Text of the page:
No deal: USNH needs real reform
The University System of New Hampshire is operating on a budget that has $50 million a year (48 percent) less in state aid than it had just two years ago. To get that money back, it has offered a deal. Alas, it is a bad deal.
As Pamela Diamantis, vice chairman of the board of trustees, told state elected officials on Monday: "With full funding, we will freeze tuition, nearly double financial aid and continue to develop partnerships with employers and the community college system to implement innovative paths to degree completion." That is a paltry offering legislators should reject out of hand.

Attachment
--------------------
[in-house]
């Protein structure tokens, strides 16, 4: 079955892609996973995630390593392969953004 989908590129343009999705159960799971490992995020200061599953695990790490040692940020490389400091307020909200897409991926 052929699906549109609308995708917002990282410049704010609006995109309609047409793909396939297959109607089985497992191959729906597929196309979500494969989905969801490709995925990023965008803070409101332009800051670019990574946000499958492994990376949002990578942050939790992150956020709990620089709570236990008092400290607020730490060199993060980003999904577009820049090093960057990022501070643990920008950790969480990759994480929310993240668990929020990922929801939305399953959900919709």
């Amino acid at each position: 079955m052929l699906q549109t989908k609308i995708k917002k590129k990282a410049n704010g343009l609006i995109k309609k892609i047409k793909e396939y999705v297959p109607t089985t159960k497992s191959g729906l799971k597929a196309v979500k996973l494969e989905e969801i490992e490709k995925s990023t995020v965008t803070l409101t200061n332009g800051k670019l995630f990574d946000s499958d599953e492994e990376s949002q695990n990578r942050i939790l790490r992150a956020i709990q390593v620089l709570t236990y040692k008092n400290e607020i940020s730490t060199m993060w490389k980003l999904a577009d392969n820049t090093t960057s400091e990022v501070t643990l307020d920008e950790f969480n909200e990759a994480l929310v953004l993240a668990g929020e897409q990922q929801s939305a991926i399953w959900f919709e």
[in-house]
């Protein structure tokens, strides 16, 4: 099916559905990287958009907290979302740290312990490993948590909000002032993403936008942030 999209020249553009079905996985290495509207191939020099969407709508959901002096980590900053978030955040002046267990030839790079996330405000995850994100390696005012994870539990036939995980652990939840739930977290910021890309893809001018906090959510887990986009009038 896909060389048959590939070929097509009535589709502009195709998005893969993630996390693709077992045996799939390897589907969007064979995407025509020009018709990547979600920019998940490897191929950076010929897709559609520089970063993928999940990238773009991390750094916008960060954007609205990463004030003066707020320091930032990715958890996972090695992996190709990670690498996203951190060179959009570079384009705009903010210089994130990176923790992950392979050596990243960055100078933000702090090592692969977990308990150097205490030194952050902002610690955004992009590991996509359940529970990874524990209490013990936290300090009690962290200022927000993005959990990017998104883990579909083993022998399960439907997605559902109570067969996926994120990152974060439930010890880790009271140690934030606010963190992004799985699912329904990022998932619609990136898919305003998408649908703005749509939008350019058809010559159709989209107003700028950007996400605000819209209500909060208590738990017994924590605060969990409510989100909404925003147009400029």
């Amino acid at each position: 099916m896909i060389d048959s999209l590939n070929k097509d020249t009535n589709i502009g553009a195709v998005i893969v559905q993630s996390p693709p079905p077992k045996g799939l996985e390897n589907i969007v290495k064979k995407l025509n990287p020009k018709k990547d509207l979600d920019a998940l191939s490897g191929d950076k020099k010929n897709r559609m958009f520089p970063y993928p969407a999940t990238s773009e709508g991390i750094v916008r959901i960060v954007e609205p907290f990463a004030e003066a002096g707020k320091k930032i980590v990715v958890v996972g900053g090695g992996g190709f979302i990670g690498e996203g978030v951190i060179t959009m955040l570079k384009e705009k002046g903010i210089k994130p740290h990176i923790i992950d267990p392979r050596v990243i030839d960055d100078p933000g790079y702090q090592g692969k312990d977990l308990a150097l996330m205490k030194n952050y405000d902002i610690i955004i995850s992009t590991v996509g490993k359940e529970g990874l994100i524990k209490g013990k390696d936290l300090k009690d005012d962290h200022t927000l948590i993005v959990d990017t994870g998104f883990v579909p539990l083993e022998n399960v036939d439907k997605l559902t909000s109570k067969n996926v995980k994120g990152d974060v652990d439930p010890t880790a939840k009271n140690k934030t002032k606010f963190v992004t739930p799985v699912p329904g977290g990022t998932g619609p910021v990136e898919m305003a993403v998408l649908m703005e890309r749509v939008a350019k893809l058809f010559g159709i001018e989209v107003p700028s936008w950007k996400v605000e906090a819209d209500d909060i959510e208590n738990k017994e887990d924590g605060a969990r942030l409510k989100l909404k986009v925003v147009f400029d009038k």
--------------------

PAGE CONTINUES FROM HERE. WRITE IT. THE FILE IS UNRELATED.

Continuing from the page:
The tuition freeze is for only two years. Why would taxpayers commit $100 million for a two-year tuition freeze when state community colleges had their state aid cut and still froze tuition?
Partnerships with businesses and community colleges bring in revenue. Universities will pursue them anyway.
Doubling financial aid sounds compassionate. But it allows colleges to justify keeping their sticker prices inflated.
Any restoration of state funding should be contingent upon substantial operating cost reductions and reforms that make the USNH system more competitive, not on feel-good measures designed to avoid deeper changes.